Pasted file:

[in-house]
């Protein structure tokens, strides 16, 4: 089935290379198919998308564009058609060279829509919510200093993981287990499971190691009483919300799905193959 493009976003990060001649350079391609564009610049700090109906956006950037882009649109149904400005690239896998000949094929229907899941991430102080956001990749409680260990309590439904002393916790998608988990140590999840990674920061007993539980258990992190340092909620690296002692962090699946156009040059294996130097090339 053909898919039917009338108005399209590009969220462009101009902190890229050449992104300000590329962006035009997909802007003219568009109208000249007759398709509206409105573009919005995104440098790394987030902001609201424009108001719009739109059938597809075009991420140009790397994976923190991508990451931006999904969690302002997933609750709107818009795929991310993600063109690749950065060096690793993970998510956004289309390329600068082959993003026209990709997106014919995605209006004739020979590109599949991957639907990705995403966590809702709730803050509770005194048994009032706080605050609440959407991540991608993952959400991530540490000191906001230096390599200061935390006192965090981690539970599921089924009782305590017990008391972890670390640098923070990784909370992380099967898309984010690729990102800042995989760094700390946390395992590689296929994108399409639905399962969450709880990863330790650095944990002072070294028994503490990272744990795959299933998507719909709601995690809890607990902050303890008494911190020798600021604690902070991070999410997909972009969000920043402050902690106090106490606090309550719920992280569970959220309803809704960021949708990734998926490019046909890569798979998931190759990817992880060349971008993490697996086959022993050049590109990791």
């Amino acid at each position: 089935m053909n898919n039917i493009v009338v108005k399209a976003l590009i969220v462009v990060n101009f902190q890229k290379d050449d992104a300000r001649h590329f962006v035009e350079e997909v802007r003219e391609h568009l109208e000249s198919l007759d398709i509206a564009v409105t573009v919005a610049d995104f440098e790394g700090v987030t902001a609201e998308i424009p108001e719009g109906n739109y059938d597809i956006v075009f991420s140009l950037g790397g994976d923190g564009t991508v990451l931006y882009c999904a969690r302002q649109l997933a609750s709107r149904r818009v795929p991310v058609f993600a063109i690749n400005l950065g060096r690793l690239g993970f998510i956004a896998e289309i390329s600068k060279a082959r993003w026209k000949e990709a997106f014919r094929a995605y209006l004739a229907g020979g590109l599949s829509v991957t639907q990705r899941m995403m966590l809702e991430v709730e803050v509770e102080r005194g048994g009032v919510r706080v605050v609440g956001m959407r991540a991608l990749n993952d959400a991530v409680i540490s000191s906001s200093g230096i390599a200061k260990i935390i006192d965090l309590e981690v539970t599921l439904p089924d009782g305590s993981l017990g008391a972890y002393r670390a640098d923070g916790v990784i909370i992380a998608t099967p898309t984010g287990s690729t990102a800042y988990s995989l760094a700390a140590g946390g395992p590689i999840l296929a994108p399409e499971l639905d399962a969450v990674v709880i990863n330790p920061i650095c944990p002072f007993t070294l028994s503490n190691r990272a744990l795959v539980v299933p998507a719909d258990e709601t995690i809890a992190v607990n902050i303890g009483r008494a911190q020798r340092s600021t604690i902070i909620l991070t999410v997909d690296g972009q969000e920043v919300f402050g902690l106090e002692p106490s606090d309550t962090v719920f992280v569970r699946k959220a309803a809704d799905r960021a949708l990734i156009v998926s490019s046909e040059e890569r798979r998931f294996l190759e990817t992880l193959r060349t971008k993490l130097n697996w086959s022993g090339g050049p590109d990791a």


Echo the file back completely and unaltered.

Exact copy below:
[in-house]
């Protein structure tokens, strides 16, 4: 089935290379198919998308564009058609060279829509919510200093993981287990499971190691009483919300799905193959 493009976003990060001649350079391609564009610049700090109906956006950037882009649109149904400005690239896998000949094929229907899941991430102080956001990749409680260990309590439904002393916790998608988990140590999840990674920061007993539980258990992190340092909620690296002692962090699946156009040059294996130097090339 053909898919039917009338108005399209590009969220462009101009902190890229050449992104300000590329962006035009997909802007003219568009109208000249007759398709509206409105573009919005995104440098790394987030902001609201424009108001719009739109059938597809075009991420140009790397994976923190991508990451931006999904969690302002997933609750709107818009795929991310993600063109690749950065060096690793993970998510956004289309390329600068082959993003026209990709997106014919995605209006004739020979590109599949991957639907990705995403966590809702709730803050509770005194048994009032706080605050609440959407991540991608993952959400991530540490000191906001230096390599200061935390006192965090981690539970599921089924009782305590017990008391972890670390640098923070990784909370992380099967898309984010690729990102800042995989760094700390946390395992590689296929994108399409639905399962969450709880990863330790650095944990002072070294028994503490990272744990795959299933998507719909709601995690809890607990902050303890008494911190020798600021604690902070991070999410997909972009969000920043402050902690106090106490606090309550719920992280569970959220309803809704960021949708990734998926490019046909890569798979998931190759990817992880060349971008993490697996086959022993050049590109990791």
């Amino acid at each position: 089935m053909n898919n039917i493009v009338v108005k399209a976003l590009i969220v462009v990060n101009f902190q890229k290379d050449d992104a300000r001649h590329f962006v035009e350079e997909v802007r003219e391609h568009l109208e000249s198919l007759d398709i509206a564009v409105t573009v919005a610049d995104f440098e790394g700090v987030t902001a609201e998308i424009p108001e719009g109906n739109y059938d597809i956006v075009f991420s140009l950037g790397g994976d923190g564009t991508v990451l931006y882009c999904a969690r302002q649109l997933a609750s709107r149904r818009v795929p991310v058609f993600a063109i690749n400005l950065g060096r690793l690239g993970f998510i956004a896998e289309i390329s600068k060279a082959r993003w026209k000949e990709a997106f014919r094929a995605y209006l004739a229907g020979g590109l599949s829509v991957t639907q990705r899941m995403m966590l809702e991430v709730e803050v509770e102080r005194g048994g009032v919510r706080v605050v609440g956001m959407r991540a991608l990749n993952d959400a991530v409680i540490s000191s906001s200093g230096i390599a200061k260990i935390i006192d965090l309590e981690v539970t599921l439904p089924d009782g305590s993981l017990g008391a972890y002393r670390a640098d923070g916790v990784i909370i992380a998608t099967p898309t984010g287990s690729t990102a800042y988990s995989l760094a700390a140590g946390g395992p590689i999840l296929a994108p399409e499971l639905d399962a969450v990674v709880i990863n330790p920061i650095c944990p002072f007993t070294l028994s503490n190691r990272a744990l795959v539980v299933p998507a719909d258990e709601t995690i809890a992190v607990n902050i303890g009483r008494a911190q020798r340092s600021t604690i902070i909620l991070t999410v997909d690296g972009q969000e920043v919300f402050g902690l106090e002692p106490s606090d309550t962090v719920f992280v569970r699946k959220a309803a809704d799905r960021a949708l990734i156009v998926s490019s046909e040059e890569r798979r998931f294996l190759e990817t992880l193959r060349t971008k993490l130097n697996w086959s022993g090339g050049p590109d990791a």